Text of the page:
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Amy's Organic Soup Light in Sodium Split Pea -- 14.1 fl oz


Amy's Organic Soup Light in Sodium Split Pea

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Amy's Organic Soup Light in Sodium Split Pea -- 14.1 fl oz

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Amy's Organic Soup Light in Sodium Split Pea Description

  • USDA Organic
  • 50% Less Sodium Than The Regular Soup
  • Low Fat
  • USDA Organic
  • Ready-To-Serve

This traditional American favorite made from organic split peas and vegetables has a surprisingly light, delicate flavor.


Directions

Heat and Serve. Please do not overcook.
Free Of
Gluten, trans fat, msg, preservatives, peanuts, fish, shellfish, eggs and GMOs.

*These statements have not been evaluated by the Food and Drug Administration. This product is not intended to diagnose, treat, cure, or prevent any disease.


Nutrient Facts
Serving Size: 1 Cup (245 g)
Servings per Container: About 2
Amount Per Serving% Daily Value
Calories100*
  Calories from Fat0*
Total Fat0 g0%
   Saturated Fat0 g0%
   Trans Fat0 g*
Cholesterol0 mg0%
Sodium330 mg14%
Carbohydrates19 g6%
   Dietary Fiber6 g24%
   Sugars4 g*
Protein7 g*
Vitamin A15%
Vitamin C6%
Calcium4%
Iron8%
Other Ingredients: Filtered water, organic green split peas, organic onions, organic celery, organic carrots, organic basil, sea salt, organic garlic, spices*, organic black pepper. 100% pure herbs & spices (no hidden ingredients).

Individuals with Food Allergies: This product is made in a facility that processes foods containing wheat, milk, soy, tree nuts and seeds. Amy's Kitchen does not use any peanuts, fish, shellfish or eggs.

The product packaging you receive may contain additional details or may differ from what is shown on our website. We recommend that you reference the complete information included with your product before consumption and do not rely solely on the details shown on this page. For more information, please see our full disclaimer.
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Is Souping Replacing Juicing as the Hottest Health Trend?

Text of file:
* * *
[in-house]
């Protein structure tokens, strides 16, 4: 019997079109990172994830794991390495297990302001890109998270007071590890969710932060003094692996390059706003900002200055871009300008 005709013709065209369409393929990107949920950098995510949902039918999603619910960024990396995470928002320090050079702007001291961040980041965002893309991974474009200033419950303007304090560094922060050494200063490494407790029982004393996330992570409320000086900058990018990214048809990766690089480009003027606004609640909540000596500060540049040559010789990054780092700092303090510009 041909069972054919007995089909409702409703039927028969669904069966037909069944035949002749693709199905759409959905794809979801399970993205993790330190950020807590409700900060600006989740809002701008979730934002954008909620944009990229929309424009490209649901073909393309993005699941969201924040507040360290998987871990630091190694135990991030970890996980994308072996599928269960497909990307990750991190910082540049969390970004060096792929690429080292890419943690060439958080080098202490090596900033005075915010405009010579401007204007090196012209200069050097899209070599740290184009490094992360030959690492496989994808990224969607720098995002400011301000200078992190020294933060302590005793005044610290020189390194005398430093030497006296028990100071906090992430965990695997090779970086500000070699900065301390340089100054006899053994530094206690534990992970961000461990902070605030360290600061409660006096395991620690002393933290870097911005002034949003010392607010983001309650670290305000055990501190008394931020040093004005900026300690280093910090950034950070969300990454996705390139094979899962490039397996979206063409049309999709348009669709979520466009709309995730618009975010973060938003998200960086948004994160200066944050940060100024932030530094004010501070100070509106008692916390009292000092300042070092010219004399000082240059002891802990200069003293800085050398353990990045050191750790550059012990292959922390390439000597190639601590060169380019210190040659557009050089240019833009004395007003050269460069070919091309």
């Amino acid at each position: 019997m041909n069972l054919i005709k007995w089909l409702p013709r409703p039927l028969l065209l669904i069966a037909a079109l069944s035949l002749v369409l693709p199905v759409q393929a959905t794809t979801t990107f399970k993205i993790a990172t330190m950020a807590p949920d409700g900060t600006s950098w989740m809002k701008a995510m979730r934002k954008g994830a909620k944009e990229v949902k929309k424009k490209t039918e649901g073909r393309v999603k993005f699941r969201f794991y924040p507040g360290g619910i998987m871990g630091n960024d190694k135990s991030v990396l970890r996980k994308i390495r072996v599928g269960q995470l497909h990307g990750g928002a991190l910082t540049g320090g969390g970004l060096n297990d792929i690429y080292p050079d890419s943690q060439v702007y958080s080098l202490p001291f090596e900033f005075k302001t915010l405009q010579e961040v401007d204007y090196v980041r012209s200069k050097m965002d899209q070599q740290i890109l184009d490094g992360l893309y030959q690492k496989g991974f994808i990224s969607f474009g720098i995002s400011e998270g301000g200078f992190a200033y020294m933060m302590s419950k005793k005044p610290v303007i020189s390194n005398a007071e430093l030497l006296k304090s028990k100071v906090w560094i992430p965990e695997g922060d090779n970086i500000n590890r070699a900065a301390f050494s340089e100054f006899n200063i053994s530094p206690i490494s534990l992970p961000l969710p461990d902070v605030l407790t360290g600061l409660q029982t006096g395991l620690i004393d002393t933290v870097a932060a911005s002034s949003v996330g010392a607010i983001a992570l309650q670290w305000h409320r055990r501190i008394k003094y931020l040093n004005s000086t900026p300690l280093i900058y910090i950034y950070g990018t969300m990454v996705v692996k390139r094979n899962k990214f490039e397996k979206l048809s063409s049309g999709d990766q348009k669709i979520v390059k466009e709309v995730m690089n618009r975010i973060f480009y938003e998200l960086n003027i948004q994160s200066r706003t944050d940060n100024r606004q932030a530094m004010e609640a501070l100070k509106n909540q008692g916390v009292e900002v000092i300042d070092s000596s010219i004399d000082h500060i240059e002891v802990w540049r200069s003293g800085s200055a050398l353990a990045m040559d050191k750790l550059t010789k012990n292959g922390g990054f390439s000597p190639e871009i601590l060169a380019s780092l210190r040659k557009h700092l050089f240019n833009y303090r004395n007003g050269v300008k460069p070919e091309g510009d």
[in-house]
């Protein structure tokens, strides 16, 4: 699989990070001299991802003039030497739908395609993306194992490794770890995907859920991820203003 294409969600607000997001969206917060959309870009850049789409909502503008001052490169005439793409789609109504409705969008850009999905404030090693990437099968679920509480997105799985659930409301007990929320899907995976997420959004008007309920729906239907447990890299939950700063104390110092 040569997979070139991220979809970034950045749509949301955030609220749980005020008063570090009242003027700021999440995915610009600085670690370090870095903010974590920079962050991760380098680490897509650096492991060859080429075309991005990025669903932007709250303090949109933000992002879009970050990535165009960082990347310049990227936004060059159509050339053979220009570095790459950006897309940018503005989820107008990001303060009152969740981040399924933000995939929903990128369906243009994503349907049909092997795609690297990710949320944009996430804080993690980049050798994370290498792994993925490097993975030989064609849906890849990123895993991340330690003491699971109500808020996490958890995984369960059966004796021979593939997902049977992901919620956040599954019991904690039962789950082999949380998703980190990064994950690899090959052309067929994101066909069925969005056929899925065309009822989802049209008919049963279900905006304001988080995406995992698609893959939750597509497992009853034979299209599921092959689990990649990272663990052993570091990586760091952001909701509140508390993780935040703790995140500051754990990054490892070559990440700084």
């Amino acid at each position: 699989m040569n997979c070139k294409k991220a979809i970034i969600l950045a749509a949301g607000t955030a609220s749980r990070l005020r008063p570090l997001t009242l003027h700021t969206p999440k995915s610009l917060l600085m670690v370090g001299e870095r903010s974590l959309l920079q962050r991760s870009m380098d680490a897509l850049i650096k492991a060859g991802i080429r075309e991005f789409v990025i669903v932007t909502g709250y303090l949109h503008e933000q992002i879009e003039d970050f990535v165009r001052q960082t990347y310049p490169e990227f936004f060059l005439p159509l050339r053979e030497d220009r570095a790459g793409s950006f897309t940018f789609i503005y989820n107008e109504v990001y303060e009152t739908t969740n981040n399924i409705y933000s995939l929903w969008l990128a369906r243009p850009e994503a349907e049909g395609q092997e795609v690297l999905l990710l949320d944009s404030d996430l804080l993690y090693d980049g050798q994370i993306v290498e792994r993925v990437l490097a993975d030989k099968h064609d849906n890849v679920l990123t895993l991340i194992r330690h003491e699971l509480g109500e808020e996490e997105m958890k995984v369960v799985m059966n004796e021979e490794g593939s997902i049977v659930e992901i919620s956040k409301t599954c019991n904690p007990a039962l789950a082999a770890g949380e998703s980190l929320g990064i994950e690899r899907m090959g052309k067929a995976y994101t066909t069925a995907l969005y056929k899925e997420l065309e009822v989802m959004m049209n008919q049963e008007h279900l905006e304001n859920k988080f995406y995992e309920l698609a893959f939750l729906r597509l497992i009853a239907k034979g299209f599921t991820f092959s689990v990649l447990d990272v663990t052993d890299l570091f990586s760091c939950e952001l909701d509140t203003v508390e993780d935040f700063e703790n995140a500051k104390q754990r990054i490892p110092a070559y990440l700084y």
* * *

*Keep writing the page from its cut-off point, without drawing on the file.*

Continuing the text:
For years, people have turned to juicing in hopes of cleansing their bodies, improving health and losing weight. But today, a hot new rival to the popular liquid diet -- "souping" -- is taking center stage.

A souping diet is predominantly or exclusively based on eating various soups. Like juicing, many people who "soup" aim to lose weight. But there are key differences in the two liquid diets.

Is Souping Replacing Juicing as the Hottest Health Trend?

People on a juicing diet extract the juices from whole fruits and vegetables to create a beverage rich in vitamins, minerals and phytonutrients.

In addition to weight loss, proponents of juicing claim that the health benefits include:

  • Healthier skin
  • Improved sleep
  • Increased mental clarity

However, juicing is known to have some significant drawbacks, according to Maria Bella, a registered dietitian and founder of Top Balance Nutrition in New York.

"Most juices eliminate the fiber, which is essential for helping us stay full," Bella says.

Fiber also helps regulate digestion and has been shown to lower cholesterol levels and to protect the heart.

Bella also warns that many juices that sound healthy are high in calories, which may contribute to weight gain instead of weight loss.

Many people who go on juicing diets also complain that they are hungry all the time, because the juices contain nothing hearty to "chew" on.

All of these drawbacks have left people searching for an alternative. Enter the new trend of "souping."

The new 'juicing'?

Souping has some key advantages over juicing. "Souping may preserve the much-needed fiber and, in some cases, protein in the diet," Bella says.

Proponents of souping also contend that because vegetables generally have lower sugar content than fruits, souping is less likely than juicing to cause spikes in blood sugar.

Bella says examples of soups that pack a nutrient-laden punch include:

  • Black bean, lentil, split pea soups have both protein and fiber.
  • Butternut squash soup has fiber, vitamin A and vitamin C whereas
  • Tomato soup has fiber and lycopene

Does souping make sense?

Eating healthful soups offers plenty of benefits for the body. But many nutritionists have sounded alarms about the wisdom of switching to an all-juice diet over the years, and they now are voicing similar concerns about souping.

Despite the nutrient boost that can be found in either juicing or souping, Bella does not think either approach should be a mainstay in your meal plan. She says flatly that she would not recommend souping to her clients.

"Just as (with) juicing, souping is a diet trend that may potentially lead to eating disorders or disordered eating," she says.

She also worries about people who use juicing or souping as a means to lose weight. "Once we go on a diet, we are likely to go off a diet," she says.

Rather than resorting to the extreme measures found in juicing or souping, Bella prefers to see people strike more of a balance. She says that while broth-based, low-sodium soups can be part of a balanced diet, it is important to include solid foods in your meal plans.

"The act of chewing sends signals to the hypothalamus that we are full," she says, referring to a region of the brain responsible for the production of many of the body’s key hormones, including those that regulate hunger and thirst.

Instead of strictly souping, Bella suggests starting meals with a small cup of soup and also having lean protein with "colorful produce."

Another alternative is to eat a medium cup of black bean, split pea or lentil soup with flaxseed crackers or 12 whole grain crackers, she says.

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